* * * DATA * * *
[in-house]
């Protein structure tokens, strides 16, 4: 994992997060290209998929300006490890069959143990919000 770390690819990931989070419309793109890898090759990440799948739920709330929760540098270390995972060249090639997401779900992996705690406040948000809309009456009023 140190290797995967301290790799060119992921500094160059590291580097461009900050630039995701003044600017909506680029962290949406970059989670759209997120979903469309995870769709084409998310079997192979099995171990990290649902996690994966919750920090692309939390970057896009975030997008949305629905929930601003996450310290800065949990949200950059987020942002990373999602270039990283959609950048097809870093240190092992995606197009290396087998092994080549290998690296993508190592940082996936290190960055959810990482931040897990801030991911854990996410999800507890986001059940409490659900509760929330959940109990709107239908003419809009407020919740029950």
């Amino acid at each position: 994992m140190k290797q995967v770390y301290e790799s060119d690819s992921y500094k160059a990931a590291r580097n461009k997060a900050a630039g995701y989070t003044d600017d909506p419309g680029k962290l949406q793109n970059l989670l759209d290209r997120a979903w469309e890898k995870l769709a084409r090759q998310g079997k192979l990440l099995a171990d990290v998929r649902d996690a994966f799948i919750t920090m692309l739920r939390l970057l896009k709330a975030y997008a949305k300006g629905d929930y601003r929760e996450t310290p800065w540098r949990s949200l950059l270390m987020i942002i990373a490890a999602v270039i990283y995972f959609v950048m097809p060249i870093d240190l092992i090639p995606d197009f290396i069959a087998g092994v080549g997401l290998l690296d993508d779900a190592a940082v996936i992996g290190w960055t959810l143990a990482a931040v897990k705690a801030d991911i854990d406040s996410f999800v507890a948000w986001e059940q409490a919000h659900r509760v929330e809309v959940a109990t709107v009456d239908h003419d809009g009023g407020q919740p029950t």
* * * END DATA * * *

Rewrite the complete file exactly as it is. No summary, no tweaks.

[in-house]
């Protein structure tokens, strides 16, 4: 994992997060290209998929300006490890069959143990919000 770390690819990931989070419309793109890898090759990440799948739920709330929760540098270390995972060249090639997401779900992996705690406040948000809309009456009023 140190290797995967301290790799060119992921500094160059590291580097461009900050630039995701003044600017909506680029962290949406970059989670759209997120979903469309995870769709084409998310079997192979099995171990990290649902996690994966919750920090692309939390970057896009975030997008949305629905929930601003996450310290800065949990949200950059987020942002990373999602270039990283959609950048097809870093240190092992995606197009290396087998092994080549290998690296993508190592940082996936290190960055959810990482931040897990801030991911854990996410999800507890986001059940409490659900509760929330959940109990709107239908003419809009407020919740029950």
């Amino acid at each position: 994992m140190k290797q995967v770390y301290e790799s060119d690819s992921y500094k160059a990931a590291r580097n461009k997060a900050a630039g995701y989070t003044d600017d909506p419309g680029k962290l949406q793109n970059l989670l759209d290209r997120a979903w469309e890898k995870l769709a084409r090759q998310g079997k192979l990440l099995a171990d990290v998929r649902d996690a994966f799948i919750t920090m692309l739920r939390l970057l896009k709330a975030y997008a949305k300006g629905d929930y601003r929760e996450t310290p800065w540098r949990s949200l950059l270390m987020i942002i990373a490890a999602v270039i990283y995972f959609v950048m097809p060249i870093d240190l092992i090639p995606d197009f290396i069959a087998g092994v080549g997401l290998l690296d993508d779900a190592a940082v996936i992996g290190w960055t959810l143990a990482a931040v897990k705690a801030d991911i854990d406040s996410f999800v507890a948000w986001e059940q409490a919000h659900r509760v929330e809309v959940a109990t709107v009456d239908h003419d809009g009023g407020q919740p029950t």